By their fruits you shall know them," the apostle Matthew wrote almost 2,000 years ago-an apt description of how physicists hope to know a Higgs when they see one.

Physicists can't actually see into the beam pipe, and even if they could, too many collisions are occurring and the golden grains decay too quickly to be glimpsed by a human or mechanized eye. So researchers use clues from a detector to retrace the particles' steps back to the collision point. Each step backward in time tells a little more until, eventually, they can identify and measure a particle with enormous precision.

"There are hand-waving descriptions of particle physics, and these carry you a certain distance," explains James E. Pilcher, professor in physics, the Fermi Institute, and the College. "But we feel much happier and more confident in our progress when we can really make precise predictions. If given enough time and energy after we do the calculations and make a prediction, then we can do some magnificent measurements to compare observation with our predictions."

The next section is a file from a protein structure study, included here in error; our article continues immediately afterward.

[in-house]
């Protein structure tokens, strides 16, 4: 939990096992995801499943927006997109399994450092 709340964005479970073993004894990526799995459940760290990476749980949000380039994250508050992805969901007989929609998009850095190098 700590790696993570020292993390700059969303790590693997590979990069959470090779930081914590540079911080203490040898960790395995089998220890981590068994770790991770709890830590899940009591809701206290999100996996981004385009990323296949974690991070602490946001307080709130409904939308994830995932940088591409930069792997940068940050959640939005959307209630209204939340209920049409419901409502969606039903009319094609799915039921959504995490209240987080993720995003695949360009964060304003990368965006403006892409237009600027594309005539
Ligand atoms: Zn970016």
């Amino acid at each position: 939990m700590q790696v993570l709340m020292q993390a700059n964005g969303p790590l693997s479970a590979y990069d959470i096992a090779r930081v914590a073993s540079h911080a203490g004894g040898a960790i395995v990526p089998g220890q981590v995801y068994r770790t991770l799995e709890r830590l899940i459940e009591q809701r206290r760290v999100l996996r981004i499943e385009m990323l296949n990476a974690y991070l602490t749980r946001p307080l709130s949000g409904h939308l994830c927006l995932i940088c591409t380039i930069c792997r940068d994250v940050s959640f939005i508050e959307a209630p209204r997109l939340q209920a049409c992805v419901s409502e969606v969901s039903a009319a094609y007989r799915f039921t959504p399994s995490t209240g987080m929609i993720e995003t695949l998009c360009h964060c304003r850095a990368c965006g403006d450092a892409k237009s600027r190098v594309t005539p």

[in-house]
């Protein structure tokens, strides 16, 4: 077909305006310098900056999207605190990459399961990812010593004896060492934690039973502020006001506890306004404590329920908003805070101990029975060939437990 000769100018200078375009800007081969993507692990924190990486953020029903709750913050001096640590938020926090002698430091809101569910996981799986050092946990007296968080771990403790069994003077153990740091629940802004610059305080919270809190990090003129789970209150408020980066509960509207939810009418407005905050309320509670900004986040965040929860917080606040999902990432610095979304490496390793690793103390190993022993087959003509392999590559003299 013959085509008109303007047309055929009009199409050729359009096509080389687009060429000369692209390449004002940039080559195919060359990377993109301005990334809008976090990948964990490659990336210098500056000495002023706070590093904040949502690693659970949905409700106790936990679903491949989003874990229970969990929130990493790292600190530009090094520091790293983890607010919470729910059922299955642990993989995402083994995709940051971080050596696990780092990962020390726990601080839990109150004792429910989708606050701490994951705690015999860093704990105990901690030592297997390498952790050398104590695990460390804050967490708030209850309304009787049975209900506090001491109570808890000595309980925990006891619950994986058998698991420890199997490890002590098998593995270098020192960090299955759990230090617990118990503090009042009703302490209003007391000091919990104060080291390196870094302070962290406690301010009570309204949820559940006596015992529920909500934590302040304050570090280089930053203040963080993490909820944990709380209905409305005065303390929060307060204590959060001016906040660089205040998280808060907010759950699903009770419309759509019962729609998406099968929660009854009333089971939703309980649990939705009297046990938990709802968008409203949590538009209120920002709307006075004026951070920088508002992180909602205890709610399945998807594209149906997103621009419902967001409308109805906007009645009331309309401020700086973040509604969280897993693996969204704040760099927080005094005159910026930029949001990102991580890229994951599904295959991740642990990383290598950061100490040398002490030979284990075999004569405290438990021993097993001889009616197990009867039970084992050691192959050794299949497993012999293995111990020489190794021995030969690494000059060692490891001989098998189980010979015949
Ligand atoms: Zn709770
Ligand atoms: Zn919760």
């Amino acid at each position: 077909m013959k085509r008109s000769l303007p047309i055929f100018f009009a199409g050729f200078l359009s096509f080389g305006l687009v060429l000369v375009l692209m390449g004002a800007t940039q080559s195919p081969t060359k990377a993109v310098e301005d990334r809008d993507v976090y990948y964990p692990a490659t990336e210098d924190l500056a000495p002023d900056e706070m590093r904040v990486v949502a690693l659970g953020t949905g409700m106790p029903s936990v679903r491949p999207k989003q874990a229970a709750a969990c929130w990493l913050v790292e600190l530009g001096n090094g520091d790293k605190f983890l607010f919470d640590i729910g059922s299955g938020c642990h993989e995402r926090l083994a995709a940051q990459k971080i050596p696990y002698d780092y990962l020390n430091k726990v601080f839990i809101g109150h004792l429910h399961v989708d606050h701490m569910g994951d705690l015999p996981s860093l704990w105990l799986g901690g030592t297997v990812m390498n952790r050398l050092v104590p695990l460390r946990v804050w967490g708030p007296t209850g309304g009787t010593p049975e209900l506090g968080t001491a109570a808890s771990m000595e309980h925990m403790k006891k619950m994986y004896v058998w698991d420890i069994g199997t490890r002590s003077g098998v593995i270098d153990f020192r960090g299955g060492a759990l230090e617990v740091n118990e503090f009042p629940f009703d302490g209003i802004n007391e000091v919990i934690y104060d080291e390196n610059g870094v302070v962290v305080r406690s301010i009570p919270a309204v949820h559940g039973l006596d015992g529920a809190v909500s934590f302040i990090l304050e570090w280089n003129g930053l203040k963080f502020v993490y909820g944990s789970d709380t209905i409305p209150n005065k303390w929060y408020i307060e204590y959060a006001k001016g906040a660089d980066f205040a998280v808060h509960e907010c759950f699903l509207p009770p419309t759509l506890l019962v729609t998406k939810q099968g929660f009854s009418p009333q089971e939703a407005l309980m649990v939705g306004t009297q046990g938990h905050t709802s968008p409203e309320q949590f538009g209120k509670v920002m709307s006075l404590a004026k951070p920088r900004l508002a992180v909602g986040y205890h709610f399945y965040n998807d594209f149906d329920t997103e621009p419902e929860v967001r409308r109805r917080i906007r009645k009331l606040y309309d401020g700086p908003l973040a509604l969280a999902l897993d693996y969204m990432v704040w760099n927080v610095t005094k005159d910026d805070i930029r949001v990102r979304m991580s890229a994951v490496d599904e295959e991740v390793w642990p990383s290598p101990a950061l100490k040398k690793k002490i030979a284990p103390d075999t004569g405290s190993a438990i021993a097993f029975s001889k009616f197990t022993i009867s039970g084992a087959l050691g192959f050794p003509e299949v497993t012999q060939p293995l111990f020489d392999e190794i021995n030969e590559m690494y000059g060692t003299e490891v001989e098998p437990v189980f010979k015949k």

Observation begins in the detector's outer layer, at the 10-meter-wide "calorimeter." As its Latin root implies, the calorimeter measures the "heat"-that is, the energy-deposited by splattering particles. Chicago is one of 150 institutions contributing pieces to the calorimeter to be constructed at CERN. Anyone who takes a wrong turn in the Fermi Institute on campus may come upon such a piece-shaped like an oversized slice of fruit tart, four feet in length, eight inches deep, slightly more than a foot at its widest end and tapering to half that at the vertex. Threaded with fiber optic cable and assembled, the pieces eventually will form a hulking 192-piece crust to wrap around the beam pipe at CERN's Large Hadron Collider (LHC).